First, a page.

• [0077]
    The determination is carried out by using an equipment consisting of a fluid tank, a circulating pump with flow regulation valve and 1 metre long PTFE pipe having diameter of 8 mm. The flow rate is 300 litres/h. The flow regulation valve must allow a continuous flowing of the tested fluid through the PTFE pipe. The tank is filled with the tested fluid. By means of a voltmeter placed at a definite distance from the PTFE pipe the electrostatic charge is determined on the pipe at zero time and subsequently at determined intervals during the fluid flowing.
  • [0078]
    The obtained result is expressed in per cent ratio between the charge determined on the pipe at the considered time and that determined at the starting of the test.
  • [0079]
    Permeability Measurements
  • [0080]
    The fluid permeability has been determined by the following gravimetric methods:
  • [0081]
    Method I
  • [0082]
    In a cup having diameter of 5 cm, 50 cc of the tested fluid are introduced. A polymer plaque of which one wishes to determine the permeability to fluid, compression moulded having nominal tickness of 300 μm, is positioned and fastened on the cup by a proper flange. The cup is overturned to put the liquid into contact with the polymer, and transferred in a thermostated stove at the required temperature. A light N2 flow is directed on the free surface of the plaque. At prefixed time intervals, the cup is transferred on a precision balance and weighed. By difference with the initial weight, the weight loss due to the flowing of the solvent permeated through the polymer, is calculated.
  • [0083]
    The result is expressed in gpermeate/(24 h·m2. The results of different tests can be compared each other by normalizing them taking into account the plaque thickness.
  • [0084]
    Therefore the final permeability coefficient is usually expressed in gpermeate·mm/(24 h·m2).
  • [0085]
    Method II
  • [0086]
    A phial having the capacity of about 5 cc, formed by the polymer compound of which one wishes to determine the permeability, is filled with the tested liquid and then thermowelded so that it is hermetically sealed. The phial is transferred in a dryer for 30 minutes and then in a stove at the test temperature. After 300 hours the phial is taken away from the stove and conditioned in the dryer at room temperature for 30 minutes and then weighed.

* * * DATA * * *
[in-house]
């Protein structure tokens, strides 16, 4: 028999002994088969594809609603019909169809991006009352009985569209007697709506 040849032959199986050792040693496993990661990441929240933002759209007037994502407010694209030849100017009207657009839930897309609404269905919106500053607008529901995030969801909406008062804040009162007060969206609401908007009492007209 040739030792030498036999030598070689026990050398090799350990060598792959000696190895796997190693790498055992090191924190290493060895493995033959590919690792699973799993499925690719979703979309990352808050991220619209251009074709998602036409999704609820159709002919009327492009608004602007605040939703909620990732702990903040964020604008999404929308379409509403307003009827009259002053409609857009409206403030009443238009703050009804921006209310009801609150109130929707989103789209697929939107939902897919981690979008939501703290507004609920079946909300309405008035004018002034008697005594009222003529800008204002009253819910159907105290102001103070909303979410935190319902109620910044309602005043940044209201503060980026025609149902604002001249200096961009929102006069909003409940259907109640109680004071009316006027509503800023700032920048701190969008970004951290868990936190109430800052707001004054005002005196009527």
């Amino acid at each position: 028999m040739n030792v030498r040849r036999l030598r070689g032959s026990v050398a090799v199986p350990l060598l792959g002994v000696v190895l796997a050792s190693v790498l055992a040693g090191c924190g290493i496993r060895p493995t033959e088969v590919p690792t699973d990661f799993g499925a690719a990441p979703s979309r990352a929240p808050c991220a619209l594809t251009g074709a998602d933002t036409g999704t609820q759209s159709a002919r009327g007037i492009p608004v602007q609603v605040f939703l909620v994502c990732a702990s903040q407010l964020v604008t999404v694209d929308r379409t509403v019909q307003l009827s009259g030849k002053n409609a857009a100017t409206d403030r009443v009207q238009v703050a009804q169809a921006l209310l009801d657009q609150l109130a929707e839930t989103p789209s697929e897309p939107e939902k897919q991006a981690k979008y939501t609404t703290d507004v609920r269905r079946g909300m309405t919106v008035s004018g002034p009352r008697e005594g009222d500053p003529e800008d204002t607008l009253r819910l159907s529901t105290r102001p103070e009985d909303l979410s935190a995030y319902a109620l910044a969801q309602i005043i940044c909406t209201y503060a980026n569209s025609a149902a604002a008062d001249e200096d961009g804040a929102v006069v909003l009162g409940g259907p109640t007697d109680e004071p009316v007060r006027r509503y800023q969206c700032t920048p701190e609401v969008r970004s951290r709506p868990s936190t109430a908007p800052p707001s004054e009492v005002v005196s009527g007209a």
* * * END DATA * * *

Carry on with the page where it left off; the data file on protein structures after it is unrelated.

• [0087]
    The test result is expressed as variation per cent by weight (ΔP/P)×100 wherein P is the phial initial weight. This ratio represents the fluid loss due to the permeation normalized for the total initial weight of the phial. The method precision is about 0.03%.
  • [0088]
    Determination of the Polymer Compound Swelling
  • [0089]
    The polymer compound swelling has been determined according to ASTM D 471 by dipping the specimens in the tested fluid. Two tests have been carried out, at 100° C. and 80° C. respectively. The treatment time was of 72 hours. The specimen swelling is expressed by the following ratio: [ ( weight after dipping ) - ( weight initial ) ] weight initial × 100
  • Example 1
  • [0090]
    Triboelectric Measurements of a Compound of the Invention of Formula (I)
  • [0091]
    A fluid of the invention commercially known with the name H-Galden® ZT130, having the following formula:
  • HCF2O(CF2CF2O)3(CF2O)0.4CF2H
  • [0092]
    and the following chemico-physical properties:
    Boiling point   130° C.
    Pour point −115° C.
    Kinematic viscosity at 25° C. 0.89 cSt (8.9 · 105 m2/s)
    Dielectric constant at 25° C. (at 1 KHz) 3.6
    Dielectric rigidity (gap 2.54 mm) 37.9 kV
  • [0093]
    has been introduced in the tank of the above described equipment and let circulate in the PTFE pipe for one hour. The charge decrease on the pipe was 96%.
  • Example 2 (Comparative)
  • [0094]
    Triboelectric measurements on a perfluoropolyether compound having the same boiling point of the fluid used in Example 1.
  • [0095]
    The perfluoropolyether compound, commercially known as Galden® HT135, was used, having formula:
  • CF3O(CF2CF(CF3)O)2(CF2O)1.9CF3
  • [0096]
    and the following chemical-physical properties:
    Boiling point 135° C.
    Pour point <−100° C.
    Kinematic viscosity at 25° C. 1 cSt
    Dielectric constant at 25° C. (at 1 KHz) 2.1
    Dielectric rigidity (gap 2.54 mm) 40 kV
  • [0097]
    The liquid has been introduced in the tank of the above described equipment and let circulate in the PTFE pipe for some hours. After the first hour an increase of the electrostatic charges of about 8 times with respect to the initial value, and after 5 hours of about 16 times, was recorded on the PTFE pipe.
  • Example 3
  • [0098]
    Permeability measurements according to the Method I with a fluid of the invention using as polymer compound PVDF
  • [0099]
    A fluid commercially known with the name of H-Galden® ZT85 is used, having the following formula:
  • HCF2O(CF2CF2O)1.8(CF2O)0.4CF2H
  • [0100]
    having boiling point of 85° C.
  • [0101]
    The plaque is formed by polymer compound PVDF MP20®. The test has been carried out at the temperature of 40° C. The permeability coefficient resulted of 0.3 g·mm/24 h·m2.
  • Example 4 (Comparative)
  • [0102]
    Permeability measurements according to the method I with a comparative fluid by using the same polymer compound of Example 3.
  • [0103]